RECOMMENDED READINGS ON VEDANTA
All titles are available in the Society's library and bookshop
The Bhagavad Gita, translated by Swami Nikhilananda , Ramakrishna Vivekananda Center, New York,
Considered the essence of the Upanishads, and called the "practical scripture," this 700-verse
dialogue between Sri Krishna and the warrior hero Arjuna is one of the most important religious
classics in the world.
Note: Other translations of The Bhagavad Gita are also available.
God is Everything, by Swami Sarvagatananda, Vedanta Society of Toronto
A unique exposition of the Isa Upanishad, illuminating its literal and its inner meaning, and showing
the application of its truth in our lives.
Seeing God Everywhere, by Swami Shraddhananda, Vedanta Press, Hollywood, CA
A practical guide to spiritual living, with articles that stimulate in-depth spiritual practice.
Sermon on the Mount according to Vedanta, by Swami Prabhavananda, Vedanta Press, Hollywood,
An approach to Christ's teachings from the standpoint of Vedanta's practical methods for divine
unfoldment and spiritual realization.
The Upanishads, translated by Swami Nikhilananda , Ramakrishna Vivekananda Centre, New York, NY
Eleven major Upanishads are included. The Upanishads form the concluding portion of each of
the four Vedas: Rig, Sama, Yajur, and Atharva. The Upanishads are records of the highest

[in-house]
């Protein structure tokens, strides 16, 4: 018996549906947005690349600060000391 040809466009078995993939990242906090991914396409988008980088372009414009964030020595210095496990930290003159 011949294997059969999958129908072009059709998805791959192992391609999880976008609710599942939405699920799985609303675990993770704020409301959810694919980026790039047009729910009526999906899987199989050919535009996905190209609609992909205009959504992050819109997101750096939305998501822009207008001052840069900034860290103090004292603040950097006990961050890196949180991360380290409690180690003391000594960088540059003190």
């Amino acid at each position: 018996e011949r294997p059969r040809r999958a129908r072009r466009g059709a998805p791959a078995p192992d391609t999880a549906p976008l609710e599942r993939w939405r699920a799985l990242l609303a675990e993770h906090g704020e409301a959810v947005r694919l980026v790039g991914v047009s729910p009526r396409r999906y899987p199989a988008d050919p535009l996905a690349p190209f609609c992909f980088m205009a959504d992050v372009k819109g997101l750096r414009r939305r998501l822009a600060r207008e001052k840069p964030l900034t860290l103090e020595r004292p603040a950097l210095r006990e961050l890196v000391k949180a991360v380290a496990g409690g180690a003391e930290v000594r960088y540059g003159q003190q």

experiences of ancient sages who searched through meditation and intuition for Truth. The
Upanishads are also referred to as "the Vedanta." Swami Nikhilananda gives translation of each
verse, followed by commentary.
Vedanta: Voice of Freedom, by Swami Vivekananda (compiled and edited by Swami Chetanananda) ,
Society of St Louis
Selections from the lectures and writings by Swami Vivekananda who brought the message of
Vedanta to the West in 1893 and founded the first Vedanta Societies. The question "What is
Vedanta?" is discussed, as are a variety of topics including the universality and practicality of Vedanta.
Vedanta: A Simple Introduction, by Pravrajika Vrajaprana , Vedanta Press, Hollywood, CA
Topics include an overview of Vedanta and its universality; the four yogas for basic spiritual
practice; the harmony of religions; the oneness of existence; and God in human form.
|The Vedanta Society of Kansas City
|AN ESSAY BY A PUNDIT OF OUR TRADITION
I hope you mean by â€œget along,â€� living in peaceful coexistence.
Sure, people of different faiths need to look for common ground so they can live peacefully together.
When people find other people of different faiths have some beliefs that are similar to theirs, it is easier to
get along. The trouble only begins when one faith asserts itself as superior and pushes its dogma to
emphasize it is the way, and other faiths are wrong. Some faiths even go as far as to say that their God is
the only God, and all others are false.
Hindus believe that all faiths are the same -- seeking the same God. They are like different rivers flowing
into the same ocean of the Godhead. Our ancient wise men -- called â€œrishisâ€� (seers) -- expounded
this fact more than 5,000 years ago when, through contemplation and meditation, this truth was r evealed
to them: â€œEkam Sat, Vipra Bahuda Vadanti,â€� meaning â€œTruth is one. Sages call it by different
Hinduism believes in the universality of religions, tolerance for religions, and acceptance of all beliefs.
This is evidenced by the fact that, over the past several centuries, Hindus of India have sheltered and
protected people of other faiths fleeing persecution in their own countries.
|Do people of different faiths need to look for
common ground to get along?